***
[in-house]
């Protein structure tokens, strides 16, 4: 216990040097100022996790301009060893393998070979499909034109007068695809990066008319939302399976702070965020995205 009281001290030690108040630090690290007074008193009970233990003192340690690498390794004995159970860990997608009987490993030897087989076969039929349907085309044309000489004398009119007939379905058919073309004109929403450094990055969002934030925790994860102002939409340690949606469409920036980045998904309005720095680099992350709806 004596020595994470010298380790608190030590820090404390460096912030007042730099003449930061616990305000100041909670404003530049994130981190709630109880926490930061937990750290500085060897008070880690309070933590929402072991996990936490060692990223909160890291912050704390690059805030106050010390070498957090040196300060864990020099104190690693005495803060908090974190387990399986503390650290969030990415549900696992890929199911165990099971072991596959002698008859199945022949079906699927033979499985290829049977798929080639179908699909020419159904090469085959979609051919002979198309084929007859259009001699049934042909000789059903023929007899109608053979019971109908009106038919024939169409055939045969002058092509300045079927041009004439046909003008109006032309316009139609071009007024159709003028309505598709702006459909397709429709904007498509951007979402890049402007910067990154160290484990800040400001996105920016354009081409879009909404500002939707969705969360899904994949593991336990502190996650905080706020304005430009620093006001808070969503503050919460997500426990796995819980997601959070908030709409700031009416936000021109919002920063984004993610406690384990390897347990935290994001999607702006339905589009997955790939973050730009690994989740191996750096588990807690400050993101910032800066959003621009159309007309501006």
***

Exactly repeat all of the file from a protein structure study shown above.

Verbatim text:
[in-house]
């Protein structure tokens, strides 16, 4: 216990040097100022996790301009060893393998070979499909034109007068695809990066008319939302399976702070965020995205 009281001290030690108040630090690290007074008193009970233990003192340690690498390794004995159970860990997608009987490993030897087989076969039929349907085309044309000489004398009119007939379905058919073309004109929403450094990055969002934030925790994860102002939409340690949606469409920036980045998904309005720095680099992350709806 004596020595994470010298380790608190030590820090404390460096912030007042730099003449930061616990305000100041909670404003530049994130981190709630109880926490930061937990750290500085060897008070880690309070933590929402072991996990936490060692990223909160890291912050704390690059805030106050010390070498957090040196300060864990020099104190690693005495803060908090974190387990399986503390650290969030990415549900696992890929199911165990099971072991596959002698008859199945022949079906699927033979499985290829049977798929080639179908699909020419159904090469085959979609051919002979198309084929007859259009001699049934042909000789059903023929007899109608053979019971109908009106038919024939169409055939045969002058092509300045079927041009004439046909003008109006032309316009139609071009007024159709003028309505598709702006459909397709429709904007498509951007979402890049402007910067990154160290484990800040400001996105920016354009081409879009909404500002939707969705969360899904994949593991336990502190996650905080706020304005430009620093006001808070969503503050919460997500426990796995819980997601959070908030709409700031009416936000021109919002920063984004993610406690384990390897347990935290994001999607702006339905589009997955790939973050730009690994989740191996750096588990807690400050993101910032800066959003621009159309007309501006």